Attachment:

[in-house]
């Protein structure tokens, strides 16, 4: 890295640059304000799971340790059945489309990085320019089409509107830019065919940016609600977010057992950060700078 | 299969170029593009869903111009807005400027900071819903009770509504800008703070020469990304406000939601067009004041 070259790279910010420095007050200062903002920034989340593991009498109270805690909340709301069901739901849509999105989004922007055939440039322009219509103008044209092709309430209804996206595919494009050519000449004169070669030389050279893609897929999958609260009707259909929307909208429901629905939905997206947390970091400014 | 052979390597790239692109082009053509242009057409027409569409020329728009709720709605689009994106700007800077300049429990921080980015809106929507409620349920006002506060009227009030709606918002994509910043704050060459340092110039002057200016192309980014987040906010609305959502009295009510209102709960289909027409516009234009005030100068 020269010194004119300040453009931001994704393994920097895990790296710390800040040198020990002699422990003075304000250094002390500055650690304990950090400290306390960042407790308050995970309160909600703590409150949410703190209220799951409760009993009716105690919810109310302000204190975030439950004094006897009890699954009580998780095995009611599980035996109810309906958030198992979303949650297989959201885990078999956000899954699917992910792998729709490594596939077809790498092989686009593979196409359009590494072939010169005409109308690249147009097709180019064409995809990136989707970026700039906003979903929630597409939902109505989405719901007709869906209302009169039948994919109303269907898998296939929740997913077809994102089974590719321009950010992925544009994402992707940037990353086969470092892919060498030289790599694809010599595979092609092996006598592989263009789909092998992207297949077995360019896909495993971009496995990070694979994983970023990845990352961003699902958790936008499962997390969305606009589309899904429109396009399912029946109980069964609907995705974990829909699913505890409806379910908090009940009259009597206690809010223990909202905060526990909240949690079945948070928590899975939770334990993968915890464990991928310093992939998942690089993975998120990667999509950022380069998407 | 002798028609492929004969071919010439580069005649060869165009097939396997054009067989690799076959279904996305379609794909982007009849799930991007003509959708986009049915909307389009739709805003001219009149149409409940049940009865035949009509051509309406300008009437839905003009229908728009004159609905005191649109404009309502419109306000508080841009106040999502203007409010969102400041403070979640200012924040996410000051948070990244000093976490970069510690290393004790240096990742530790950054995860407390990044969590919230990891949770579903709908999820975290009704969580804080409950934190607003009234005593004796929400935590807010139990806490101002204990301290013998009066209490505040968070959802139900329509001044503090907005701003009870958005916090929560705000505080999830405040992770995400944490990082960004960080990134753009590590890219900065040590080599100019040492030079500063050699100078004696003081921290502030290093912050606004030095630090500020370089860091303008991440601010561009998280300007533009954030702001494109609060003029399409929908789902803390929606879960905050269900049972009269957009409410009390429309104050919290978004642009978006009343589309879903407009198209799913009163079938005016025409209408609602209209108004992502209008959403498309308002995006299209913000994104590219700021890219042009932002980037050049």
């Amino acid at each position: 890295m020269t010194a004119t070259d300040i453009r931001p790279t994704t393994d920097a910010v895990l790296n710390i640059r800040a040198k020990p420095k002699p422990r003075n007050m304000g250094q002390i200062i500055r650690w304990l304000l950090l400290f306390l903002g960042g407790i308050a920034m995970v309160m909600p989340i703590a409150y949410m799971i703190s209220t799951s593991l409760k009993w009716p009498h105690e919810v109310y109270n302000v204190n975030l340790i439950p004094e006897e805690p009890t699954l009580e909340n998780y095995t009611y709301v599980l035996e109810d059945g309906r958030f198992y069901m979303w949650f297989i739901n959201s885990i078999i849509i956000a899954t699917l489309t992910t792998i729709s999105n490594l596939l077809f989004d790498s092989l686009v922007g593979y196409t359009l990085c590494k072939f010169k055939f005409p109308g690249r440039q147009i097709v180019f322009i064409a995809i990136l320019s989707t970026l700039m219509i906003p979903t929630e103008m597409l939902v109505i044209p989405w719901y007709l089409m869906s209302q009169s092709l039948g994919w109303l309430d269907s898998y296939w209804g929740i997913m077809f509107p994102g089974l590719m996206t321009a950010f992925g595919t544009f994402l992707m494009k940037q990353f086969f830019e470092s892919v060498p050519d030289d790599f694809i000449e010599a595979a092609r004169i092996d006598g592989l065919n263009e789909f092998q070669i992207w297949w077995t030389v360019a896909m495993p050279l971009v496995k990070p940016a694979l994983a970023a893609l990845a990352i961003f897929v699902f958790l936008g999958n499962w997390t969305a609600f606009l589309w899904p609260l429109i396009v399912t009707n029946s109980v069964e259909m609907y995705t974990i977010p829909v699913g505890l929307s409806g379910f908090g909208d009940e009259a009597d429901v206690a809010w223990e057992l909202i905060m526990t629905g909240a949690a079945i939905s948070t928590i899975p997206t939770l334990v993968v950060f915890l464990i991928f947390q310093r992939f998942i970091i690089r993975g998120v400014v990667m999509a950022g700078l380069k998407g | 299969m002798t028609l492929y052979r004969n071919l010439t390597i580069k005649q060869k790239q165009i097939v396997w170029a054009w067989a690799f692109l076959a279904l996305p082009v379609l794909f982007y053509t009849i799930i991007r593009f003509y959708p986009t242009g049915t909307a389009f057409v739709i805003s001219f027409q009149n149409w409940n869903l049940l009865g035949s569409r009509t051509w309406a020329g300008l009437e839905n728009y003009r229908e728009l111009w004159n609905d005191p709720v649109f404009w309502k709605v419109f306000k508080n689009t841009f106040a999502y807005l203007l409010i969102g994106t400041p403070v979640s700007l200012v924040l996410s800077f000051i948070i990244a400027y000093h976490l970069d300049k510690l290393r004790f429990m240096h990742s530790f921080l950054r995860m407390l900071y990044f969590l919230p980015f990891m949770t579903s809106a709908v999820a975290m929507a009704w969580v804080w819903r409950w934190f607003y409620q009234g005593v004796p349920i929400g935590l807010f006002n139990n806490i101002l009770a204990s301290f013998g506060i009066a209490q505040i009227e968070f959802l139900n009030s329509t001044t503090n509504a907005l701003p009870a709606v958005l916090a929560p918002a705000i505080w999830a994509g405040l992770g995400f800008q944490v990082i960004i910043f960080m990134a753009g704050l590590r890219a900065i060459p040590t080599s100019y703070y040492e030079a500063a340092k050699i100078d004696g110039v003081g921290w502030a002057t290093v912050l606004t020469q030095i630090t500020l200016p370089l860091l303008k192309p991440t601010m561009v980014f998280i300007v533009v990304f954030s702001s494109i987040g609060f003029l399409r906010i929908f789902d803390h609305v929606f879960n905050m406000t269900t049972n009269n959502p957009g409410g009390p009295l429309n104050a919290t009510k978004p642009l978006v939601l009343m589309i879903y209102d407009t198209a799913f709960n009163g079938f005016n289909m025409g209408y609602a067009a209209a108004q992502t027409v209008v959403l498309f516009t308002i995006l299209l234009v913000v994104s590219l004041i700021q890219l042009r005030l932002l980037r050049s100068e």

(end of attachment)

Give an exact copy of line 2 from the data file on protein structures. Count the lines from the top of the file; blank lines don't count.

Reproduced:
């Protein structure tokens, strides 16, 4: 890295640059304000799971340790059945489309990085320019089409509107830019065919940016609600977010057992950060700078 | 299969170029593009869903111009807005400027900071819903009770509504800008703070020469990304406000939601067009004041 070259790279910010420095007050200062903002920034989340593991009498109270805690909340709301069901739901849509999105989004922007055939440039322009219509103008044209092709309430209804996206595919494009050519000449004169070669030389050279893609897929999958609260009707259909929307909208429901629905939905997206947390970091400014 | 052979390597790239692109082009053509242009057409027409569409020329728009709720709605689009994106700007800077300049429990921080980015809106929507409620349920006002506060009227009030709606918002994509910043704050060459340092110039002057200016192309980014987040906010609305959502009295009510209102709960289909027409516009234009005030100068 020269010194004119300040453009931001994704393994920097895990790296710390800040040198020990002699422990003075304000250094002390500055650690304990950090400290306390960042407790308050995970309160909600703590409150949410703190209220799951409760009993009716105690919810109310302000204190975030439950004094006897009890699954009580998780095995009611599980035996109810309906958030198992979303949650297989959201885990078999956000899954699917992910792998729709490594596939077809790498092989686009593979196409359009590494072939010169005409109308690249147009097709180019064409995809990136989707970026700039906003979903929630597409939902109505989405719901007709869906209302009169039948994919109303269907898998296939929740997913077809994102089974590719321009950010992925544009994402992707940037990353086969470092892919060498030289790599694809010599595979092609092996006598592989263009789909092998992207297949077995360019896909495993971009496995990070694979994983970023990845990352961003699902958790936008499962997390969305606009589309899904429109396009399912029946109980069964609907995705974990829909699913505890409806379910908090009940009259009597206690809010223990909202905060526990909240949690079945948070928590899975939770334990993968915890464990991928310093992939998942690089993975998120990667999509950022380069998407 | 002798028609492929004969071919010439580069005649060869165009097939396997054009067989690799076959279904996305379609794909982007009849799930991007003509959708986009049915909307389009739709805003001219009149149409409940049940009865035949009509051509309406300008009437839905003009229908728009004159609905005191649109404009309502419109306000508080841009106040999502203007409010969102400041403070979640200012924040996410000051948070990244000093976490970069510690290393004790240096990742530790950054995860407390990044969590919230990891949770579903709908999820975290009704969580804080409950934190607003009234005593004796929400935590807010139990806490101002204990301290013998009066209490505040968070959802139900329509001044503090907005701003009870958005916090929560705000505080999830405040992770995400944490990082960004960080990134753009590590890219900065040590080599100019040492030079500063050699100078004696003081921290502030290093912050606004030095630090500020370089860091303008991440601010561009998280300007533009954030702001494109609060003029399409929908789902803390929606879960905050269900049972009269957009409410009390429309104050919290978004642009978006009343589309879903407009198209799913009163079938005016025409209408609602209209108004992502209008959403498309308002995006299209913000994104590219700021890219042009932002980037050049």